Posted by Sid Smith on Sep 30, 2008 - This post is archived and may no longer be relevant

My thanks to Will Cruttenden for sending in this review of F&E from issue 296 of The Wire.
When No Pussyfooting was released in 1973 it wasn't the first record to bring ambient/minimalist music to rock audiences - coming a couple of years after Popol Vuh and Tangerine Dream started experimenting with soundscapes - but it caused a stir among the english speaking music world, not least because it marked a radical departure for two of art rock's biggest stars: Robert Fripp and Brian Eno. By then, both artists had started drifting away from their rock routes: Eno quitting Roxy Music and Fripp disbanding the first incarnation of King Crimson.
Clearly, both were striving for something new so, listening to these pristine re-masters, it's surprising how Proggy the results were. Sure, No Pussyfooting's two side-long tracks are built around silky synth loops generated by Eno's twin tape recorders, but the most commanding presence is Fripp's serpentine electric guitar, rising out of the mist like some mythical beast in a Roger Dean album cover, uncoiling extended solos that rely on a conventional kind of virtuosity. That said, the album clearly caused some consternation - as evidenced on the bonus disc. Here we get "The HEavenly Music Corporation" played at half speed, simulating the long defunct 16rpm turntable setting, turning it into a sluggish 40 minute behemoth beloved of late night smoke-outs; and "Swastika Girls" is presented in reverse, recapturing the record's one infamous radio broadcast when John Peel accidentally played the whole shebang backwards.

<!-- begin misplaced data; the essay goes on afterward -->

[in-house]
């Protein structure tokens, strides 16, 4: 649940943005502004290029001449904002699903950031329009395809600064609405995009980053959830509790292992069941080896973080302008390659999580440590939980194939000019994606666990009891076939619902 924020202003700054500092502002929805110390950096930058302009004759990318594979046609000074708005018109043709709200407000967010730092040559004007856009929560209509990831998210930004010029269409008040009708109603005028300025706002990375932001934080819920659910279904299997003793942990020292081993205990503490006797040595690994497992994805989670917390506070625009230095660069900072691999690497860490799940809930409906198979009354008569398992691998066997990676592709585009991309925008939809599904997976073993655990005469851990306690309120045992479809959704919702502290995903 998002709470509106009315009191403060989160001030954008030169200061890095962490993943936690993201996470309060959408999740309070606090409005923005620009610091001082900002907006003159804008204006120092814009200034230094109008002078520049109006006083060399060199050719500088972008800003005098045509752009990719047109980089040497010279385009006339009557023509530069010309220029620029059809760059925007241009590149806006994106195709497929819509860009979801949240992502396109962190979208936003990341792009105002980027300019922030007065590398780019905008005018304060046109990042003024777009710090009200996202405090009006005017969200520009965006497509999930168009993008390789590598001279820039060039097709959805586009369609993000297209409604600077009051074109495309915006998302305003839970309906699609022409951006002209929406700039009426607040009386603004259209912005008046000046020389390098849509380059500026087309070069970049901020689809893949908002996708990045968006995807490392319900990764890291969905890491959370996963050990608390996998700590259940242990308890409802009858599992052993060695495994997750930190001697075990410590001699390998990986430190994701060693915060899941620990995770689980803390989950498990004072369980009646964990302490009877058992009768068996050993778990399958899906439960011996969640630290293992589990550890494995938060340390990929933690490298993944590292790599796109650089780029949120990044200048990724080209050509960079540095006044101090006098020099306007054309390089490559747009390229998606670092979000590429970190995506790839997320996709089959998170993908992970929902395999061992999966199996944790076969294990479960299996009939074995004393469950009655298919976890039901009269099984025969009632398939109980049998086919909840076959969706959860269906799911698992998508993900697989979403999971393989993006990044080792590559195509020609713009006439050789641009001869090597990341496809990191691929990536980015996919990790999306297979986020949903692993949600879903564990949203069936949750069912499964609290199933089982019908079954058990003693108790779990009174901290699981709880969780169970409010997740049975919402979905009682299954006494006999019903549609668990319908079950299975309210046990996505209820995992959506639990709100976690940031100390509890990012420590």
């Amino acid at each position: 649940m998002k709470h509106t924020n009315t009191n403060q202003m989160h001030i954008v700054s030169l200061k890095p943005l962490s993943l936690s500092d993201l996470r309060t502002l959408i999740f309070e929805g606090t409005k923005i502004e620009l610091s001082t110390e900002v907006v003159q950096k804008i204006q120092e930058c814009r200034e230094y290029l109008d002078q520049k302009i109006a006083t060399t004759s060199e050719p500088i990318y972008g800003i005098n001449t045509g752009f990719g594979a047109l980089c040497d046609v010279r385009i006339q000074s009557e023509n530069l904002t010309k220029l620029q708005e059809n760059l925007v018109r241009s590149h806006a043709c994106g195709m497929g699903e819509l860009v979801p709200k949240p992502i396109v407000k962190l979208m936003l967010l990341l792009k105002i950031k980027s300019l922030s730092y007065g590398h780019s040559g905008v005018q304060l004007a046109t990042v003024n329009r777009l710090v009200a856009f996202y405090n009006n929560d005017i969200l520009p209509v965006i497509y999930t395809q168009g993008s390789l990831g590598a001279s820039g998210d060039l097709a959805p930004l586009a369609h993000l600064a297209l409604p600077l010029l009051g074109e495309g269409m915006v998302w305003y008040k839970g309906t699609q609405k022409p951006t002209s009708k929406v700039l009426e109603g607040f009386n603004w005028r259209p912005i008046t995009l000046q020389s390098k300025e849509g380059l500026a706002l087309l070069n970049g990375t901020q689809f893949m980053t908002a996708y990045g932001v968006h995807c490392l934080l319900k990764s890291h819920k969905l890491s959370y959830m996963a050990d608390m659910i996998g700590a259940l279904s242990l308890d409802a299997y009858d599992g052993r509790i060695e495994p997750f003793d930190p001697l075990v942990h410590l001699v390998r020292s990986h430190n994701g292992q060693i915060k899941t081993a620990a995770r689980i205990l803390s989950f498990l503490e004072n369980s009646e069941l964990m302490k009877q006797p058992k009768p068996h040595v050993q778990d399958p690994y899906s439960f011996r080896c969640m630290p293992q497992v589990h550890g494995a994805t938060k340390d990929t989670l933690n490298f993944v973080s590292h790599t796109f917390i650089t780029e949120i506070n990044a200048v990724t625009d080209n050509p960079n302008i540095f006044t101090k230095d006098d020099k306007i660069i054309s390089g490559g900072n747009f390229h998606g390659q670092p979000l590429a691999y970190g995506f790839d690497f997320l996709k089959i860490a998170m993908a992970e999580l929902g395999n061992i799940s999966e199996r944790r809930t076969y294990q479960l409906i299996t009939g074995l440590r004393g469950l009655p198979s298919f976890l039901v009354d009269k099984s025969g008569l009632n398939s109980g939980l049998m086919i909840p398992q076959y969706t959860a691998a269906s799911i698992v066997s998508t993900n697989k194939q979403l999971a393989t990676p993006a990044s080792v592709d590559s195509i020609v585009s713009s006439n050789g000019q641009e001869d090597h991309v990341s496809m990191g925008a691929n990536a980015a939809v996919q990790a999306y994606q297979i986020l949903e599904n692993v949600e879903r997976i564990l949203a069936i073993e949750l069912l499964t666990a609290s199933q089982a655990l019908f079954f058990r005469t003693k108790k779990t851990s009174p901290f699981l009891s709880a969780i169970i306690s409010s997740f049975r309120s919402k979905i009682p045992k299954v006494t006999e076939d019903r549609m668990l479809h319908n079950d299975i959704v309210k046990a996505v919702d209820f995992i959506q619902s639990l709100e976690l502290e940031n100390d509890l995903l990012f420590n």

Evening Star, released two years later, manages to more successfully fulfills the promise of post-prog. Terry Riley's A Rainbow in Curved Air makes its gargantuan influence felt on "Wind on Water" , with its ripples of heavenly ascension and, on the rest of what was side one, dreamy loops and wafting tones create a pastoral air prefiguring the mood of most folktronica. The album's closer, "An Index of Metals", seemed a monstrous assault in 1975: a grumbling, side-long drone of creeping menace. Heard now with ears accustomed to Merzbow - or even Metal Machine Music, released the same year - it's more like noise's mellow, pipe-smoking uncle - but it's still worth paying a visit.
Daniel Spicer.
You can read my own take on the original impact of No Pussyfooting had both before and after its original release (including the practice of playing the album at 16rpm) over on the blog